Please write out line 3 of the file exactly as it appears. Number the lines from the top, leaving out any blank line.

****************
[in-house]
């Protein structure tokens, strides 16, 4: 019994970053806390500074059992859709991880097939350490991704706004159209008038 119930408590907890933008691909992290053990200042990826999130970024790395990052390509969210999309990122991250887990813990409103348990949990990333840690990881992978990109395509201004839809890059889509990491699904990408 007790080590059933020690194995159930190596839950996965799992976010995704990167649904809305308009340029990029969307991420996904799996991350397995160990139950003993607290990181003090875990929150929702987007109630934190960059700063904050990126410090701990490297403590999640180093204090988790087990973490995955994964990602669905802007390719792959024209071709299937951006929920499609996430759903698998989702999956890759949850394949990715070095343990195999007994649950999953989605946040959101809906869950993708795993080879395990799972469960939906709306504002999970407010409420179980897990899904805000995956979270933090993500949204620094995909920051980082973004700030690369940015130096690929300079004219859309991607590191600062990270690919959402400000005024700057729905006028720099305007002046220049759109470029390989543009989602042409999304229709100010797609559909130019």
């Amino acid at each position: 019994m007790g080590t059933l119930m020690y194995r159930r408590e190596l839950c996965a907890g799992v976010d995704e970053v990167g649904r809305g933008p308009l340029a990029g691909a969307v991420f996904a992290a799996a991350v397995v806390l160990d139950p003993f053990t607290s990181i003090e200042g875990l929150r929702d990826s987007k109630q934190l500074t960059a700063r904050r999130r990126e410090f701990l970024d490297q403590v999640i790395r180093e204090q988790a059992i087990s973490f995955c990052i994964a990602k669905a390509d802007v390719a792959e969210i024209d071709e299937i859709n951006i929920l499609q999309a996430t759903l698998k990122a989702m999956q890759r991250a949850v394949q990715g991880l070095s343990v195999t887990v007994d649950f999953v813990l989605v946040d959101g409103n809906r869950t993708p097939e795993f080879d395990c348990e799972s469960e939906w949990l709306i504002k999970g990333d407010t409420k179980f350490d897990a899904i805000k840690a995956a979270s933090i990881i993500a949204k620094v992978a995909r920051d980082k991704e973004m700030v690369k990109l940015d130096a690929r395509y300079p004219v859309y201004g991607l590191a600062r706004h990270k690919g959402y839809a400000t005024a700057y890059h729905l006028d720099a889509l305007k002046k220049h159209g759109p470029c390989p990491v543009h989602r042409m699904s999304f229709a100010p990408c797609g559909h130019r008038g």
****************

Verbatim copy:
């Amino acid at each position: 019994m007790g080590t059933l119930m020690y194995r159930r408590e190596l839950c996965a907890g799992v976010d995704e970053v990167g649904r809305g933008p308009l340029a990029g691909a969307v991420f996904a992290a799996a991350v397995v806390l160990d139950p003993f053990t607290s990181i003090e200042g875990l929150r929702d990826s987007k109630q934190l500074t960059a700063r904050r999130r990126e410090f701990l970024d490297q403590v999640i790395r180093e204090q988790a059992i087990s973490f995955c990052i994964a990602k669905a390509d802007v390719a792959e969210i024209d071709e299937i859709n951006i929920l499609q999309a996430t759903l698998k990122a989702m999956q890759r991250a949850v394949q990715g991880l070095s343990v195999t887990v007994d649950f999953v813990l989605v946040d959101g409103n809906r869950t993708p097939e795993f080879d395990c348990e799972s469960e939906w949990l709306i504002k999970g990333d407010t409420k179980f350490d897990a899904i805000k840690a995956a979270s933090i990881i993500a949204k620094v992978a995909r920051d980082k991704e973004m700030v690369k990109l940015d130096a690929r395509y300079p004219v859309y201004g991607l590191a600062r706004h990270k690919g959402y839809a400000t005024a700057y890059h729905l006028d720099a889509l305007k002046k220049h159209g759109p470029c390989p990491v543009h989602r042409m699904s999304f229709a100010p990408c797609g559909h130019r008038g």